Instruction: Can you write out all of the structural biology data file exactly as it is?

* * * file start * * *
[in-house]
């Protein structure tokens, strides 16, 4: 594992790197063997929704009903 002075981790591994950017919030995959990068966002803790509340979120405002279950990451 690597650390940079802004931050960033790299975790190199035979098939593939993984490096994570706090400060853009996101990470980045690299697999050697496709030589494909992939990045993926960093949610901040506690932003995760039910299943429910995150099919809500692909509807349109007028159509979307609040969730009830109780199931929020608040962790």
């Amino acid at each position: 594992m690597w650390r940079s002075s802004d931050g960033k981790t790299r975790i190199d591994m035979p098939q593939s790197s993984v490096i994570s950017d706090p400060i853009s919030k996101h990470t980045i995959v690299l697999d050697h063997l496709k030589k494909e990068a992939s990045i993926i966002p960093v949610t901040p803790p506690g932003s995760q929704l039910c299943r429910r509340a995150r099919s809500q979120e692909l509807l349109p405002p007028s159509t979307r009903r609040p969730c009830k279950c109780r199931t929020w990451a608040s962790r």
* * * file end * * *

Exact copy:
[in-house]
């Protein structure tokens, strides 16, 4: 594992790197063997929704009903 002075981790591994950017919030995959990068966002803790509340979120405002279950990451 690597650390940079802004931050960033790299975790190199035979098939593939993984490096994570706090400060853009996101990470980045690299697999050697496709030589494909992939990045993926960093949610901040506690932003995760039910299943429910995150099919809500692909509807349109007028159509979307609040969730009830109780199931929020608040962790």
């Amino acid at each position: 594992m690597w650390r940079s002075s802004d931050g960033k981790t790299r975790i190199d591994m035979p098939q593939s790197s993984v490096i994570s950017d706090p400060i853009s919030k996101h990470t980045i995959v690299l697999d050697h063997l496709k030589k494909e990068a992939s990045i993926i966002p960093v949610t901040p803790p506690g932003s995760q929704l039910c299943r429910r509340a995150r099919s809500q979120e692909l509807l349109p405002p007028s159509t979307r009903r609040p969730c009830k279950c109780r199931t929020w990451a608040s962790r």